We are in the middle of raspberry picking. Of the fruits we grow, these are my favorite – both for their flavor and because they are simple to grow.

We planted our bed about 40 years ago, and while it needs to be weeded and the canes that produced fruit removed every fall, growing raspberries is fairly simple. Heck, they can be found growing in the wild.

Raspberries divide into two basic types: The standard type puts up canes one year that produce no fruit. Those canes produce fruit in their second year, while the roots send up new first year canes.

Everbearing raspberries are the other type. They produce raspberries first on second-year canes and then, in the fall, on first-year canes. I don’t like them because pruning at the end of the season is more complicated and because spotted wing drosophila, a type of fruit fly, shows up right about when the second crop is ripening.

The other major pest is Japanese beetles. They showed up in Maine about 15 years after we planted our bed and were awful for the subsequent 15 years. The state’s Department of Agriculture released a tachnid fly that kills Japanese beetles – you see the eggs as white dots on the beetles’ backs – that kept them in control for about a decade. But for some reason, the beetles are back this year. I kill the beetles by knocking them into a container of soapy water, which takes time. I try to let the ones with tachnid-fly eggs live. Still, I hope the beetles’ return is a one-year aberration.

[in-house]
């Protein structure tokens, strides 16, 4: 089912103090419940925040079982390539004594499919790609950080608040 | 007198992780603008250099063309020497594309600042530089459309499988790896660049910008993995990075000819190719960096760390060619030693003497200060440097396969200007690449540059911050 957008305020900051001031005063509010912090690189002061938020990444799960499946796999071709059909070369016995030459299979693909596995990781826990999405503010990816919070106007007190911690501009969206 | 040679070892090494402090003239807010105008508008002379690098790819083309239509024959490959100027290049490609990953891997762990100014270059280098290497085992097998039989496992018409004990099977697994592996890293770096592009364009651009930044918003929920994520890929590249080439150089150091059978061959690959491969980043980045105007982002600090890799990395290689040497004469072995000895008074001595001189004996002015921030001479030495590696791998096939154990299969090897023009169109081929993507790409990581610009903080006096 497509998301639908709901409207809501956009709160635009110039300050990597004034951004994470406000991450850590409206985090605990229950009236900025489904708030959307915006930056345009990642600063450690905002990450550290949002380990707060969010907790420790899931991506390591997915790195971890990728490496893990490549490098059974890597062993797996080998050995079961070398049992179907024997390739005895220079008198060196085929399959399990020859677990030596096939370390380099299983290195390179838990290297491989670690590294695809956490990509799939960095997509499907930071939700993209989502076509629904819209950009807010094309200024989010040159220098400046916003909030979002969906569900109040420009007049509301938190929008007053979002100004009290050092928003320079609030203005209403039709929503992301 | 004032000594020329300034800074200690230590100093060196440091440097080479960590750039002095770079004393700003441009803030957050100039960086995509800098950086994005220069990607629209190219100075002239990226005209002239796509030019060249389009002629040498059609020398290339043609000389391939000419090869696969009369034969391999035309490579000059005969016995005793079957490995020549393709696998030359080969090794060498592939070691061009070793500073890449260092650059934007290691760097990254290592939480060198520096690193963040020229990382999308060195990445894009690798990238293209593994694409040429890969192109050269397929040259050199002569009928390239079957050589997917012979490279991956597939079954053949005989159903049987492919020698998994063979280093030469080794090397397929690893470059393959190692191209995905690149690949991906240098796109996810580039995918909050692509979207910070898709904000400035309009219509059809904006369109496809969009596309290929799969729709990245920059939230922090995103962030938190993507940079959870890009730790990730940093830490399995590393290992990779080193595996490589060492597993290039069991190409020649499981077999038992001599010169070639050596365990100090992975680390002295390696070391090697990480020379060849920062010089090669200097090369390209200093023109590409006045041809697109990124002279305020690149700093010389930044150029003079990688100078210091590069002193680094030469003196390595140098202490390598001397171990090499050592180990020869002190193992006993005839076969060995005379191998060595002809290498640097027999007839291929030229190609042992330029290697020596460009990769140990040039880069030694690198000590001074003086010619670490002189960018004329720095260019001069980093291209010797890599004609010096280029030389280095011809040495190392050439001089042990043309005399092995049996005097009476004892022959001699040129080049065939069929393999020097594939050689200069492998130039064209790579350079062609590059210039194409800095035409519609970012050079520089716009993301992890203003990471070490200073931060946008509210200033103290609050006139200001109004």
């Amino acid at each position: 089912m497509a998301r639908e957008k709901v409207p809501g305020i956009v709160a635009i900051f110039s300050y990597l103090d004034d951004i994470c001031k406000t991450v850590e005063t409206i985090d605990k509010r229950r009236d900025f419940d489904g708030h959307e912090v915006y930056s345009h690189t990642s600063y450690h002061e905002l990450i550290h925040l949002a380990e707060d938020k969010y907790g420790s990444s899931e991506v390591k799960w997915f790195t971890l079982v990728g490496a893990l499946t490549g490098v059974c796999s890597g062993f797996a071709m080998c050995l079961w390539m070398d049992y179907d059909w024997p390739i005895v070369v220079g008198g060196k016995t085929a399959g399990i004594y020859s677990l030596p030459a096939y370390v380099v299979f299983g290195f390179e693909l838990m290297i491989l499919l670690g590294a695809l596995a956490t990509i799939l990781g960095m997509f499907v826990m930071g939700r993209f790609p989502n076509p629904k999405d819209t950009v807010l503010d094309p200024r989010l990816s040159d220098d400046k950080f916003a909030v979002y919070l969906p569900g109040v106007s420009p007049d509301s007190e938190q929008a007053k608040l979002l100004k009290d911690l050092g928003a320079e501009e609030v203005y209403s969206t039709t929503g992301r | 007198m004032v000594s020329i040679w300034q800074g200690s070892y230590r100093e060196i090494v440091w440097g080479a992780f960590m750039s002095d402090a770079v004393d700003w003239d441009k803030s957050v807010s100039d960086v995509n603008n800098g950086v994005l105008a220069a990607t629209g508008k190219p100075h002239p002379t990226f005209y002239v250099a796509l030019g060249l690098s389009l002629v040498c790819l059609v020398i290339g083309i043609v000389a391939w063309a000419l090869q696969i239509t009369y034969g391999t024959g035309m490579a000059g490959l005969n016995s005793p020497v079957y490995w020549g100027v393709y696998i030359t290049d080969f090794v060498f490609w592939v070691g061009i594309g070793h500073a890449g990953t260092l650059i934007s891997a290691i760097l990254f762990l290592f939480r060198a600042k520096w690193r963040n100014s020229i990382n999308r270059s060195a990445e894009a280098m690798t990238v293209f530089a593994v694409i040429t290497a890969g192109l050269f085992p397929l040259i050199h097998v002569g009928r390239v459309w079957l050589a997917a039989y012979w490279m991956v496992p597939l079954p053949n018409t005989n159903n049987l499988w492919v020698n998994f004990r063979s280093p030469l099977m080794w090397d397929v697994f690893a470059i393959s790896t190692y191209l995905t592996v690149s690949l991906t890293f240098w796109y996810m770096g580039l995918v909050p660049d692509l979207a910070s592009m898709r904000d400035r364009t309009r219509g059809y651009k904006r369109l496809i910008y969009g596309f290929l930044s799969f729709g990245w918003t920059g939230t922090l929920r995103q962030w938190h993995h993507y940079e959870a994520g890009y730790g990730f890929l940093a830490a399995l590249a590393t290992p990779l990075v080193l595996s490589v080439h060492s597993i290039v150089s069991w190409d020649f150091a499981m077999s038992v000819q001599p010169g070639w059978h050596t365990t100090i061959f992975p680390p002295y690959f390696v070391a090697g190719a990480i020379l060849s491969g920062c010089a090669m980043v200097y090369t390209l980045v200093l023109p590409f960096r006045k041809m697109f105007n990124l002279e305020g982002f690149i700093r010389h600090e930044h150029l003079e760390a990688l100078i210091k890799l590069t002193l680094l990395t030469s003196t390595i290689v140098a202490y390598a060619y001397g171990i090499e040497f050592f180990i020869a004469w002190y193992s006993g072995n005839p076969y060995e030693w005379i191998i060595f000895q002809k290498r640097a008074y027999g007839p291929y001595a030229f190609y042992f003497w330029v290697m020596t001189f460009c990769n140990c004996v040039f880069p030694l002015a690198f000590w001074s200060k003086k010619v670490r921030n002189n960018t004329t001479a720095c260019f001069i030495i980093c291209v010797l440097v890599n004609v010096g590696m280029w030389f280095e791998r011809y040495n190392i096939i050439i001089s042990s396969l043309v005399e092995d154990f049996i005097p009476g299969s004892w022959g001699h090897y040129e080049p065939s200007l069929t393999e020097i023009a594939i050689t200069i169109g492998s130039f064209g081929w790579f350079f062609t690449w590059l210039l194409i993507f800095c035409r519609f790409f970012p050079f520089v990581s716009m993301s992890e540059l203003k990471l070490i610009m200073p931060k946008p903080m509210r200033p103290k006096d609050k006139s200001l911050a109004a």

Another thing good about raspberries is that they are easy to freeze. Remove any leaves or insects, put the berries in a plastic ice cream container and put the container in the freezer. On a dark, cold winter day when you are longing for summer, they will be perfect to cook.


Only subscribers are eligible to post comments. Please subscribe or to participate in the conversation. Here’s why.

Use the form below to reset your password. When you've submitted your account email, we will send an email with a reset code.

filed under: